Top Tips to Prevent Hackers from Destroying Your Business Data

For large organizations, data loss prevention strategies are also critical for optimizing data visibility by discovering, identifying and classifying information correctly.

Masked Hacker. Gorodenkoff /

In recent years, data has been celebrated as arguably the most crucial part of a business’ assets.

Companies of all types and sizes are handling large volumes of data every day, keeping tabs on the market and their performance as well as on their clients, employees, vendors and competitors.

Just like having access to the right information can make or break a business, falling victim to a cyberattack that destroys said data can have a catastrophic impact on a company’s sustainability.

With cybercrime on the rise, how can companies protect their data from common threats?

Are Hackers Out to Destroy Business Data?

There are myriad reasons why hackers could be targeting a company’s data, and the vast majority have to do with financial gain. Cybercrime has emerged as a very lucrative business, as criminals launch a series of different attack vectors that could lead them to potentially valuable data.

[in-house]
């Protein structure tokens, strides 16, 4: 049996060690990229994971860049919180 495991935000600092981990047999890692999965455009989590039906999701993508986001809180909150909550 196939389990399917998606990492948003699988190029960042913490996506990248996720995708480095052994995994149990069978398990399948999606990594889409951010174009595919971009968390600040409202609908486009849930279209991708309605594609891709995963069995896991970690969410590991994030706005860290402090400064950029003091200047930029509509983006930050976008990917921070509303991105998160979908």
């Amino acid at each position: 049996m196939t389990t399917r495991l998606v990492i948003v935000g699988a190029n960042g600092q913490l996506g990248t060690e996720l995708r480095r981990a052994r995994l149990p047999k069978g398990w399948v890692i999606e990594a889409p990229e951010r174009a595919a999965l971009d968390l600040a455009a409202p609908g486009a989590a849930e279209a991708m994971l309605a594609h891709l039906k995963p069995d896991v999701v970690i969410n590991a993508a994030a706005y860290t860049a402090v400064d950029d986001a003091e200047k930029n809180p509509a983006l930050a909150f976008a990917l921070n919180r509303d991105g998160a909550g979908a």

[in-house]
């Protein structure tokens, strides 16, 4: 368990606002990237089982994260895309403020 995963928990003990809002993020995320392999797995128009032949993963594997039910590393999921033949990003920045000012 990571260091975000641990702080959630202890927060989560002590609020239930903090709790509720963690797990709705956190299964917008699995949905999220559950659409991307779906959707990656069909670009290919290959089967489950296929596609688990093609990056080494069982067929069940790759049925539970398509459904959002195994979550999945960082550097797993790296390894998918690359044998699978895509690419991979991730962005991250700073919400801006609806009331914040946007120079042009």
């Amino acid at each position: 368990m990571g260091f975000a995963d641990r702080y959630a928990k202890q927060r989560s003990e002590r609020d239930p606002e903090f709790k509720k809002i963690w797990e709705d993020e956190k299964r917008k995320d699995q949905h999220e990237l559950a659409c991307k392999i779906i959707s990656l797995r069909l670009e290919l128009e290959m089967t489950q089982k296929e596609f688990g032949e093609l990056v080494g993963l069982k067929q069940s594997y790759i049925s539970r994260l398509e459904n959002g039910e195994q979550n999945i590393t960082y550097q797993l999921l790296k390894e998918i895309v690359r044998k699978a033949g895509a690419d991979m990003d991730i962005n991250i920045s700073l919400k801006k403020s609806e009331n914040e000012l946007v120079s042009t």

Phishing scams are on the rise – which aims to manipulate the victim into inadvertently disclosing sensitive financial information like banking details or enough personal data for the hacker to engage in identity theft. Ransomware has also made headlines frequently in the past couple of years, especially after the WannaCry and Petya malware hit thousands of computers around the globe.

These attacks, which mostly targeted companies and organizations, encrypted users’ data and then blackmailed those affected into paying ransom in Bitcoin in exchange for their safe decryption and return. Those who would not pay were told they would find their data was lost forever – but even those who pay rarely get their valuable assets back.

With the rise of cybercrime as a service, malicious competitors could pay hackers to destroy data in order to profit off another company’s tragedy, as reputation damage can send their clients running to the nearest contender.

Finally, in some cases hackers may launch attacks just because they can – either because they are preparing and exercising for larger future campaigns, because they want to try something out, or in order to use a company’s network as a springboard for targeting other victims in their efforts to remain undetected.

In any of those instances, cybercriminals can inflict devastating damage by deleting and destroying data. In early 2019, US email provider VFEmail, known for its focus on privacy, disclosed that it was hit by hackers who had destroyed 20 years’ worth of user data.

The attack, which took place on February 11th, saw all data hosted on US systems destroyed, both on primary and backup servers. This effectively means that all of the emails sent or received by users served by the US systems are gone.

How to Protect Your Company Data from Cybercriminals